“I had been capable of living a 24-hour, self-centered, self-absorbed existence,” he said. And then his son was born in 2006 and priorities changed bigtime. But not until the residual effect of his workaholicism shook up his home life. Schneider and his wife, a nurse, divorced when Luc was just a few months old and the musician was so disappointed in himself he took a vow of celibacy that lasted 13 months.
In his son, Schneider sees the chance to make up for his own sad, lonely upringing. “My parents never listened to me, never seemed to care what I thought,” he said. “I listen to every word Luc says. And he’s always cracking me up.” Schneider has written songs using Luc’s words as lyrics. Nothing in life has ever turned him on like being a father.
His own was a musician who had dreams of being a world class opera singer. Bob Schneider Sr. dragged his family to Germany for four years when Bob was a toddler, then to El Paso for five years and then back to Germany, all to learn from noted vocal instructors.
“My parents had this big plan, but my dad just didn’t have the voice, I guess,” said Schneider. Mother Katie supported the family on a teacher’s salary, with Bob Sr. contributing here and there.
“We were dirt poor and lived in the worst part of town,” said Schneider, who was bullied daily from the third to eighth grades in El Paso. He remembers going with his mother and sister across the border to Juarez to buy powdered milk, 5-cent cans of pinto beans and tortillas, the family’s dinner most nights.
Growing up without money is a form of abuse that can leave scars. “To this day, I can’t treat myself. Instead of buying a $3,000 guitar that will last forever, a buy a $400 guitar every year,” he said. “It doesn’t make sense.” While his sometime tour mate, Mississippi songwriter Charlie Mars, has been known to splurge on $1,000-a-night hotel suites on special occasions, Schneider spends hours on Expedia before a tour looking for $79 motel rooms. “I mean, Charlie’s got, like $8,000 to his name,” Schneider said, shaking his head. (Told what Schneider said, Mars laughed and remarked, ‘they don’t have luggage racks on the top of hearses.”)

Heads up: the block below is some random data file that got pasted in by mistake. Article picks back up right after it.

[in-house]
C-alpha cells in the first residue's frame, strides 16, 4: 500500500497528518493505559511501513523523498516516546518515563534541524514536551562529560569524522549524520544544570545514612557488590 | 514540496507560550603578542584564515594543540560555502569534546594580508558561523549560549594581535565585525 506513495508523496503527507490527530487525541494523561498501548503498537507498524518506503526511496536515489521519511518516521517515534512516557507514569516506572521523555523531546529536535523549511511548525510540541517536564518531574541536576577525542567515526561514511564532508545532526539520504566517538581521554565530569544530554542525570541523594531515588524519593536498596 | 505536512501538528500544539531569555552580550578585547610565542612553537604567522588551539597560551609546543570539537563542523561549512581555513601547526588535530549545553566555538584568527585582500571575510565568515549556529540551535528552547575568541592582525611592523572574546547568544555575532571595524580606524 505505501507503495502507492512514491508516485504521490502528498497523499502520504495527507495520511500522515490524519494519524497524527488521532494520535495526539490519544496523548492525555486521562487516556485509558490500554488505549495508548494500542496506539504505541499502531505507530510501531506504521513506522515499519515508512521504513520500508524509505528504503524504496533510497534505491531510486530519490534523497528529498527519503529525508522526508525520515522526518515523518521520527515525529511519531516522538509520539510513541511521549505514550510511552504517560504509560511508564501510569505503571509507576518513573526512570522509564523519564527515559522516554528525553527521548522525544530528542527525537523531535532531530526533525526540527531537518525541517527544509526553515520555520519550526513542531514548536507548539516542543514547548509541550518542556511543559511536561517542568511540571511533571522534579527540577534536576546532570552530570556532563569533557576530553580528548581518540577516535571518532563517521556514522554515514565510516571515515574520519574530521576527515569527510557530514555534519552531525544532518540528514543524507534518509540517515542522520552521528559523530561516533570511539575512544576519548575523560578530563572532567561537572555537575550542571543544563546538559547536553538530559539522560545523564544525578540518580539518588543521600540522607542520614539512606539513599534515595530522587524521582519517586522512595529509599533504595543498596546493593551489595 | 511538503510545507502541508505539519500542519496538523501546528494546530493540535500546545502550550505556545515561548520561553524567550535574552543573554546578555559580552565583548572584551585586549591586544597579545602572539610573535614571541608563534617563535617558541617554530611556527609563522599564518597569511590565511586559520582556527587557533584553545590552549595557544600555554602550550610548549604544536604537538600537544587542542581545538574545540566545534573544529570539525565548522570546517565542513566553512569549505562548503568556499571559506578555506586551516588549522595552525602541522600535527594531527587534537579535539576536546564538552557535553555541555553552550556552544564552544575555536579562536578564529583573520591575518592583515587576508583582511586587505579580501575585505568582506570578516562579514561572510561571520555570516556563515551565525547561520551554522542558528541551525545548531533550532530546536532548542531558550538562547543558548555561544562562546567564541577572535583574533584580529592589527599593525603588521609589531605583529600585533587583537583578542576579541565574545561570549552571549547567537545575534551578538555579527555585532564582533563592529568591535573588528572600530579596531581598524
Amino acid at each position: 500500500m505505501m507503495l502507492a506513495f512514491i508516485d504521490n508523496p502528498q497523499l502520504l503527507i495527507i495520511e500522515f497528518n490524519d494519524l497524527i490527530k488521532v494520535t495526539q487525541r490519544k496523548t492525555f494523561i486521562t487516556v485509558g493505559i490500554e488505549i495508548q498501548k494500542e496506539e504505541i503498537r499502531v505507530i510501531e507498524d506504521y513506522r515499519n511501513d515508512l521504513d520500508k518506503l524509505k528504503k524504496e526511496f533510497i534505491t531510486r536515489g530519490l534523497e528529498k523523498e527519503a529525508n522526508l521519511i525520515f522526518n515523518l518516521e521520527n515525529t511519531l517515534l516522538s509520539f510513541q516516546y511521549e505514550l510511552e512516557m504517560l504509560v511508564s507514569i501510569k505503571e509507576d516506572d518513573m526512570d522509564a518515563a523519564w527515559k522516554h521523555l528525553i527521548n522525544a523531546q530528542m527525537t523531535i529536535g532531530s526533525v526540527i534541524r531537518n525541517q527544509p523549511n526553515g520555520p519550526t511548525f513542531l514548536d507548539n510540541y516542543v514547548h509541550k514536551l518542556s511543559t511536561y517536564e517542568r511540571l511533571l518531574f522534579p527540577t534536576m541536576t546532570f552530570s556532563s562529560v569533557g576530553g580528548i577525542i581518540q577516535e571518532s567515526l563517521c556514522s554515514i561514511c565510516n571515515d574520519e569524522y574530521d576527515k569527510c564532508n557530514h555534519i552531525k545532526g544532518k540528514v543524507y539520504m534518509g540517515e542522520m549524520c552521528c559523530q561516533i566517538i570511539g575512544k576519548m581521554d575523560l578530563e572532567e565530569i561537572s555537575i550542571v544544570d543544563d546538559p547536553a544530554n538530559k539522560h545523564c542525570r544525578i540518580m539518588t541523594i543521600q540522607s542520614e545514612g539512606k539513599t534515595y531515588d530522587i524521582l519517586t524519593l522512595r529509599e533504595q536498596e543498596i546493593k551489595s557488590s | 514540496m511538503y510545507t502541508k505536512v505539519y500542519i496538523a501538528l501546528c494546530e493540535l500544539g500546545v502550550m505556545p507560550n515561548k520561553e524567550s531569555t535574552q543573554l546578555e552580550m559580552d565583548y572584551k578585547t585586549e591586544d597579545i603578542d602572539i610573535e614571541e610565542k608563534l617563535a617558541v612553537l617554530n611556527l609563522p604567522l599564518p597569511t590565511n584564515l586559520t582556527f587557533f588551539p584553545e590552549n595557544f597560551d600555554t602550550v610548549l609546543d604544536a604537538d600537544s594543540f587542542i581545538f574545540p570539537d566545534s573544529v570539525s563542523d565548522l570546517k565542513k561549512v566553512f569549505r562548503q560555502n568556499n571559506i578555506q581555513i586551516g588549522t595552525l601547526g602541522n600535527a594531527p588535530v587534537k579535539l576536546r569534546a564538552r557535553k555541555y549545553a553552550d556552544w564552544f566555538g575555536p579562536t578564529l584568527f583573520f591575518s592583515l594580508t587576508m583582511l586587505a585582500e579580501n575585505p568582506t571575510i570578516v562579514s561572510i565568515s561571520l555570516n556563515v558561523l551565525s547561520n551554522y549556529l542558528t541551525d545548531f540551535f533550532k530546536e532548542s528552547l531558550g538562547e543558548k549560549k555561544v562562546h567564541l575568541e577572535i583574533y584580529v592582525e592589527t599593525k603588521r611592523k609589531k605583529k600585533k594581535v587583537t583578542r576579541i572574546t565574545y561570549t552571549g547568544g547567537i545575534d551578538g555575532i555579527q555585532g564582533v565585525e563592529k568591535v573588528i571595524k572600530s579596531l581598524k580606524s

From his father’s example, Schneider also learned how to be an authoritative band leader. Bob Sr., who fronted a frat band called Bob and the Collegians while attending the University of Michigan, fibbed to get a gig playing a club on military base near El Paso. He said he had a band, then bought a cheap set of drums and taught 10-year-old Bob Jr. to keep a beat. “My father knew thousands of songs,” said Schneider, “and he’d play 45 minutes without even a pause, just going from one song into another.” Schneider said his arms were so tired he started crying one night and his dad shot him a look like don’t even think about it.
“Always keep playing no matter what,” Schneider said of what his father taught him. It’s what he tells his bands. “I broke my arm once with Joe Rockhead and still finished the show.”
During his times with Rockhead, a funk rock band in the Red Hot Chili Peppers vein, the flamboyant frontman was usually so drunk he couldn’t feel any pain. Schneider started drinking as a 14-year-old in Germany, where there was no age limit. “My parents didn’t care if I drank,” he said. “They were both heavy drinkers.”